I am Rudy from the Rode Valken in Belgium. I am aged sixty and live in Schoten, a municipality near to Antwerp, Belgium. As far as I can remember, I have always been a Falcon. I attended an IFM-SEI camp for the first time in 1961. I was six by then. It was in Deurne, Belgium. My father brought me there with him but had to bring me back home because I could not sleep. Since then, I have been to about ten IFM-SEI international camps.
A few years later, in 1985, I went to Döbriach, Austria. The camp was organised in a beautiful vicinity close to a lake and surrounded by mountains. There I met and befriended Ulla, a Finnish lady who now works in the Socialist Party of Finland.
My next destination was the beautiful town of Imatra, Finland. The camp held there in 1988 was in the middle of the woods and not far from a lake like in Dobriach. Some trees were cut down so that our tents could stand. I remember there were small insects biting our feet, which made it difficult to walk properly afterwards. The little anecdote is that the German delegation was sent home because of nuisance and… drunkenness! They came along with a van full of alcohol! The IFM-SEI secretariat was installed in a caravan.
As for the camp held in Norrkoping, Sweden in 1991, it was quite fancy. We stayed in a luxury village instead of a standard campsite. This while the office of Ingrid, IFM-SEI’s office secretary, was found in an ice hockey field. 1991 was also a difficult year for socialists in Belgium as there was an attempt to murder a member of the Belgian French-speaking Socialist Party!
This was totally different from what we had afterwards, in 1997, in Zanka, Hungary. Held in a sports complex, there was not enough food but we found a pizza shop nearby. We had a lot of pizza! We found a lake full of fish nearby and had warm water.
In 2000, I went to Austria once more. The least I could say is that the camp site chosen for this occasion in the town of Wiesen was far from civilisation.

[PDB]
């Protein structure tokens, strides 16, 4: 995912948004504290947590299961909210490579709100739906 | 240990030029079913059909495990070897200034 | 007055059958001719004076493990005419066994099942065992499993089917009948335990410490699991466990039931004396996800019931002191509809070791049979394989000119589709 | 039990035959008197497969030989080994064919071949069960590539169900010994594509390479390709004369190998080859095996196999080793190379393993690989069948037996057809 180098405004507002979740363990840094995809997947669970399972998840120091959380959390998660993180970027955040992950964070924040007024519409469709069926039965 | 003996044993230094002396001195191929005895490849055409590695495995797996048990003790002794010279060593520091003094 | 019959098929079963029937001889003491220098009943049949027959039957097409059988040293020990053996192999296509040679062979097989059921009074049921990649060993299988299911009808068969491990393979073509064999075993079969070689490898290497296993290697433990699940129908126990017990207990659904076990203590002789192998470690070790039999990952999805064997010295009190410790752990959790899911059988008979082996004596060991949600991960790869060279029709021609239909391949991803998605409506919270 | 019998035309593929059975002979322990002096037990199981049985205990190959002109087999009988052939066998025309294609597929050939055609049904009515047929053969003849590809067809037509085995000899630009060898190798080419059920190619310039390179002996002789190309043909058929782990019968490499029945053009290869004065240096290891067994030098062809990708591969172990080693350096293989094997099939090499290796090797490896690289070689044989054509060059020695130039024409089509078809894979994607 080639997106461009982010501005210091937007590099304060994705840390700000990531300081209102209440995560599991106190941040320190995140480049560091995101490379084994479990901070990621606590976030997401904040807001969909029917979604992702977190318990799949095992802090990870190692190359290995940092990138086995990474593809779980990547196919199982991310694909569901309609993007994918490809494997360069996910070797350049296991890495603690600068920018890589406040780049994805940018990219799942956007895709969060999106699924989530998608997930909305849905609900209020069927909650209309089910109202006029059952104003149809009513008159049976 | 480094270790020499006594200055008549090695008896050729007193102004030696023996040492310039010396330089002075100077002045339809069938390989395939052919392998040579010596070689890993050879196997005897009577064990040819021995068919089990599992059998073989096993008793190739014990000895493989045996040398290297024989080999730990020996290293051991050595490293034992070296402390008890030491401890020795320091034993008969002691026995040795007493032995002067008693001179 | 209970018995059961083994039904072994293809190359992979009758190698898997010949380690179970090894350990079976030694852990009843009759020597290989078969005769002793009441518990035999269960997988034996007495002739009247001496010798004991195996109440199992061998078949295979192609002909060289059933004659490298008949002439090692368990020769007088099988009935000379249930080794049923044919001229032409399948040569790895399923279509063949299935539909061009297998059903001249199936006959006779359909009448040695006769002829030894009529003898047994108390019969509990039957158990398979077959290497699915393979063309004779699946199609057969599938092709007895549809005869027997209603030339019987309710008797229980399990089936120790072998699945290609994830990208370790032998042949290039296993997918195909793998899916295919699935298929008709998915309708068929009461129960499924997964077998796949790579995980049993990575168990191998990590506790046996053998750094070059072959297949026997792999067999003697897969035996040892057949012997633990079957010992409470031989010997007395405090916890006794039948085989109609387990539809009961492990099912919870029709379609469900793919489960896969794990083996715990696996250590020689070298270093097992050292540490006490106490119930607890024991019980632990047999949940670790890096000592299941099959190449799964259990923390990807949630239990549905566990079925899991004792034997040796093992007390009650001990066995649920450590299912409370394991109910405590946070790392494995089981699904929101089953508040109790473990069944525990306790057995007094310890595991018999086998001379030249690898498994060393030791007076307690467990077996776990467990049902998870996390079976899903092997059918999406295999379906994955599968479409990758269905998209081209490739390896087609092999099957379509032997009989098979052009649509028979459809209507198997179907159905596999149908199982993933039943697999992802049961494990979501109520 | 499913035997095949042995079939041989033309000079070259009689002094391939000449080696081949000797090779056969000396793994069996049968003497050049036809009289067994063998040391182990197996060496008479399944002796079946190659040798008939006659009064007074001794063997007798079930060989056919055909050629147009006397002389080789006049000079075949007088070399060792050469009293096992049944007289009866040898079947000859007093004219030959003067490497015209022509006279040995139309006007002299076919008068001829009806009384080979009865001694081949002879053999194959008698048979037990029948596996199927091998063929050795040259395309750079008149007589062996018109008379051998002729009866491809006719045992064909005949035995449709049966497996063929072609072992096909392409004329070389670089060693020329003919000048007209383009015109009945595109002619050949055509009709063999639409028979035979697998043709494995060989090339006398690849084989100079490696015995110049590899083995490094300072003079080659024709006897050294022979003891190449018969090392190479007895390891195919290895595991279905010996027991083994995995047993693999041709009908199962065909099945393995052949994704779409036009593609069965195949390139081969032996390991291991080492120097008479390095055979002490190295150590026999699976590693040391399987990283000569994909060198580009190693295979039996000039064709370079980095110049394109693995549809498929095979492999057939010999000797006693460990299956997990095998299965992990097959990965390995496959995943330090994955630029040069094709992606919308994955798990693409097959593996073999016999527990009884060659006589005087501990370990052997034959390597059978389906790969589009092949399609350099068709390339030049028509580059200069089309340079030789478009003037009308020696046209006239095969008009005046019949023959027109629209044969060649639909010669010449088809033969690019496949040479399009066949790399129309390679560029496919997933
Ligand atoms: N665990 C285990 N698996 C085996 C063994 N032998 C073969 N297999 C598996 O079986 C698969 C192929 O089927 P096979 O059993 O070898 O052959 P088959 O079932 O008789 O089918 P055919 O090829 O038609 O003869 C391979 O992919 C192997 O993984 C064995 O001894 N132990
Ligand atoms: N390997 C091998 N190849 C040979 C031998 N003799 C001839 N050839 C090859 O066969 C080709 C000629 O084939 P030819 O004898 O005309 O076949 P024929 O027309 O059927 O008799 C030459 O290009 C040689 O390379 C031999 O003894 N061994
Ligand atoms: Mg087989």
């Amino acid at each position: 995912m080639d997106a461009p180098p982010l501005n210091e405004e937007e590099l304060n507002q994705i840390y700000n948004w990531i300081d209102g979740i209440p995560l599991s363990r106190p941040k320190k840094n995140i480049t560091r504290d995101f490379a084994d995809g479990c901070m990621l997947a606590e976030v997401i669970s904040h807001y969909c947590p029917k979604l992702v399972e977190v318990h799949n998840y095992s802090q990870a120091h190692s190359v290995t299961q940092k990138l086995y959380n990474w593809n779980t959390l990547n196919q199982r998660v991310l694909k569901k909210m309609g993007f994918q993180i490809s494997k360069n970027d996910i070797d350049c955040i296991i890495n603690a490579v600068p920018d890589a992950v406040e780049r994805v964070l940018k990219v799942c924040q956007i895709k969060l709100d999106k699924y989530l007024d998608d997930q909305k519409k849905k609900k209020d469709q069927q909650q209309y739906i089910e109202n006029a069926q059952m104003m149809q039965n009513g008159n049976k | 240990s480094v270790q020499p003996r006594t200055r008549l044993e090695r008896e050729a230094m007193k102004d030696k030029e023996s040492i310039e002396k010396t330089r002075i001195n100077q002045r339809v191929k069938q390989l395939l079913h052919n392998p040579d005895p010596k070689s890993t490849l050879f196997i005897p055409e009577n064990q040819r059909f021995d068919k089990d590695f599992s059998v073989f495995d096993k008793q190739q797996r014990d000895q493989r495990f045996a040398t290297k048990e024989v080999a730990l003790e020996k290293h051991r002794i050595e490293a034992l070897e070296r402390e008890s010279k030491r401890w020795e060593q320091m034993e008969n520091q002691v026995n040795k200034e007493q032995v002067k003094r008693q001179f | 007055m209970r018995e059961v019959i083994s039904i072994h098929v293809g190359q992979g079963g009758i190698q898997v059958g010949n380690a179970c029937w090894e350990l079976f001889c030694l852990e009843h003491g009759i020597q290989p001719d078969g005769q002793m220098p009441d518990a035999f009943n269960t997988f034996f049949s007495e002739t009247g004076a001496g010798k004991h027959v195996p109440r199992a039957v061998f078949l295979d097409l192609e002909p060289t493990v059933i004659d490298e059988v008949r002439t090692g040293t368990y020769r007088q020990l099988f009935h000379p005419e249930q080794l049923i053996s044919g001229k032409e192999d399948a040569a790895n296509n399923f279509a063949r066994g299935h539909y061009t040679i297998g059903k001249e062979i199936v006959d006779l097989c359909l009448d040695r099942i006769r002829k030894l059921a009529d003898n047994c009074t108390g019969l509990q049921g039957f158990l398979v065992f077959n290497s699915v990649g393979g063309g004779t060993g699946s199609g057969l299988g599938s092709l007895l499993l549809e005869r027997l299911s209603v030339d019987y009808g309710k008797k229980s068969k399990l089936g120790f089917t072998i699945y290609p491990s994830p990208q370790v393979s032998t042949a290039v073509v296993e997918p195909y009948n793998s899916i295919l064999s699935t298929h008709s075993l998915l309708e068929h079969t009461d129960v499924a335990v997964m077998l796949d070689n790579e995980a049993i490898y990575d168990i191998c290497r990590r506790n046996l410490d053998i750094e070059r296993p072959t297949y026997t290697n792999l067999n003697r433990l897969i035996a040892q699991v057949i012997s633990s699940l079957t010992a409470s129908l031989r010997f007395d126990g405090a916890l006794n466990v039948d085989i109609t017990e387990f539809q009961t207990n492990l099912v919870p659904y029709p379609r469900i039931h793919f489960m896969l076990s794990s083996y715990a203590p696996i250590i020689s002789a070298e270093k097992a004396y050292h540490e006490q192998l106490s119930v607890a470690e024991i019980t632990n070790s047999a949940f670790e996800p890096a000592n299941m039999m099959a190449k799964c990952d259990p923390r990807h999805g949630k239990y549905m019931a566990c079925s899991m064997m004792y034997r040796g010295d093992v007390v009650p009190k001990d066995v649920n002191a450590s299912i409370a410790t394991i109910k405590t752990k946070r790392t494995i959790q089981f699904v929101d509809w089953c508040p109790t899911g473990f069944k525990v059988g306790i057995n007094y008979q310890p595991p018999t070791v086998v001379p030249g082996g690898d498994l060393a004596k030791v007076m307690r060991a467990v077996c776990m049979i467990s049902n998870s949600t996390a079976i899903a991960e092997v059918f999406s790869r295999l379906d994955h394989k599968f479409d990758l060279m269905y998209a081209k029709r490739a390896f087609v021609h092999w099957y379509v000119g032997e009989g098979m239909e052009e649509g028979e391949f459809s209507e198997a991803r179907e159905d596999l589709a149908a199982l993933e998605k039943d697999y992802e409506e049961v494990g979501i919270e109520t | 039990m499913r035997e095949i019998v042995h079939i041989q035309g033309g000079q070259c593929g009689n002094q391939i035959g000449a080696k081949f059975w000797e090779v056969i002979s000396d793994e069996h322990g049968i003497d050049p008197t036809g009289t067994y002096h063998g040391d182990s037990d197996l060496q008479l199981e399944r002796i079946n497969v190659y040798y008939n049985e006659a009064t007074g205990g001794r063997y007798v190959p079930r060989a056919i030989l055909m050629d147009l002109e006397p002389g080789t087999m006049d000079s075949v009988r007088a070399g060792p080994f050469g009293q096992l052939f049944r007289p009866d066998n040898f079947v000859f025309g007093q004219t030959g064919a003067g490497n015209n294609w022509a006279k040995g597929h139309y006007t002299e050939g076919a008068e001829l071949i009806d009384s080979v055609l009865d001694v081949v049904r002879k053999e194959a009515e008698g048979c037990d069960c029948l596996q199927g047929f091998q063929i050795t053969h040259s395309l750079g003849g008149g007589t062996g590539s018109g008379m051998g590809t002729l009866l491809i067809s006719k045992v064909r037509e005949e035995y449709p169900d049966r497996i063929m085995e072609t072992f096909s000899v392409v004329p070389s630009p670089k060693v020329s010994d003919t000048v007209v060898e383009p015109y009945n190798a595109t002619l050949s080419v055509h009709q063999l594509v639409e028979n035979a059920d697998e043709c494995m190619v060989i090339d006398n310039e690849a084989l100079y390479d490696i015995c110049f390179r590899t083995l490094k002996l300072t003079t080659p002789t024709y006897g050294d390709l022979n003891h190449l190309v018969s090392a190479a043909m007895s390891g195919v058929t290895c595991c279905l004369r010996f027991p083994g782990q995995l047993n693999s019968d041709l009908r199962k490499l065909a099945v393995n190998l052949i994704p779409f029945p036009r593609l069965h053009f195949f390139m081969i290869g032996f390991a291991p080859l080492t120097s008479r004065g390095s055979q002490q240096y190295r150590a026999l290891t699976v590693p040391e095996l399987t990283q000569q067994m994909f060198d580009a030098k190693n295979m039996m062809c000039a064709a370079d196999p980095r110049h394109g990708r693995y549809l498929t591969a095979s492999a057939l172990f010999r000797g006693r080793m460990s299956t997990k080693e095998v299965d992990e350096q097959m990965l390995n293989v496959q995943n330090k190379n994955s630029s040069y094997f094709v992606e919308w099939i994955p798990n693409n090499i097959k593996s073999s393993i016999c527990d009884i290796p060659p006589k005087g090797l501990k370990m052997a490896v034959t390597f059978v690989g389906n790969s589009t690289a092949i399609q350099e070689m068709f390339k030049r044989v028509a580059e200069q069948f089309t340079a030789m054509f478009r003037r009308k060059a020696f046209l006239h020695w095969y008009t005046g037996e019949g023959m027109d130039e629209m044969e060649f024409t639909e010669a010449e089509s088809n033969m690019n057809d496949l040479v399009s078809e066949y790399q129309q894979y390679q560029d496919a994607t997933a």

The next IFM-SEI camp took place right in the mountains of Huancayo, Peru in 2004. I remember that from early in the evening, wind would come over the top of the mountains and it would be really cold. Conversely, days were very hot. The food available was pretty typical of the place and was prepared in a very special way. They would dig hole in the ground and turn it into a fireplace to cook. The result was that lots of people had intestinal problems and got ill. And there was a little suspense moment when we got an unexpected visit from the control agents of the EU who came around to check the effective use of our project grant.
To finish, together with our francophone Belgian counterpart “Les Faucons Rouges”, I attended the “Global Village” camp held in 2006 by the Woodcraft Folk in Maidstone/Denting, U.K. The camp was organised in an old airfield used during World War II.
When I think about all the camps I attended, I can’t really say one of them is my favourite. They were all special in their way. Nevertheless, I can say there has been a lot of change with time. Earlier camps were mostly based on games and “scouting”. Nowadays the focus has shifted to education, which makes sensen. Another point which has known major transformations is the logistics of camps. There was just a little place left for comfort in my first camps. This is not the case anymore. Campers now have access to better facilities such as a “comfortable bed” and warm water. We have moved from rustic camps to more modern ones.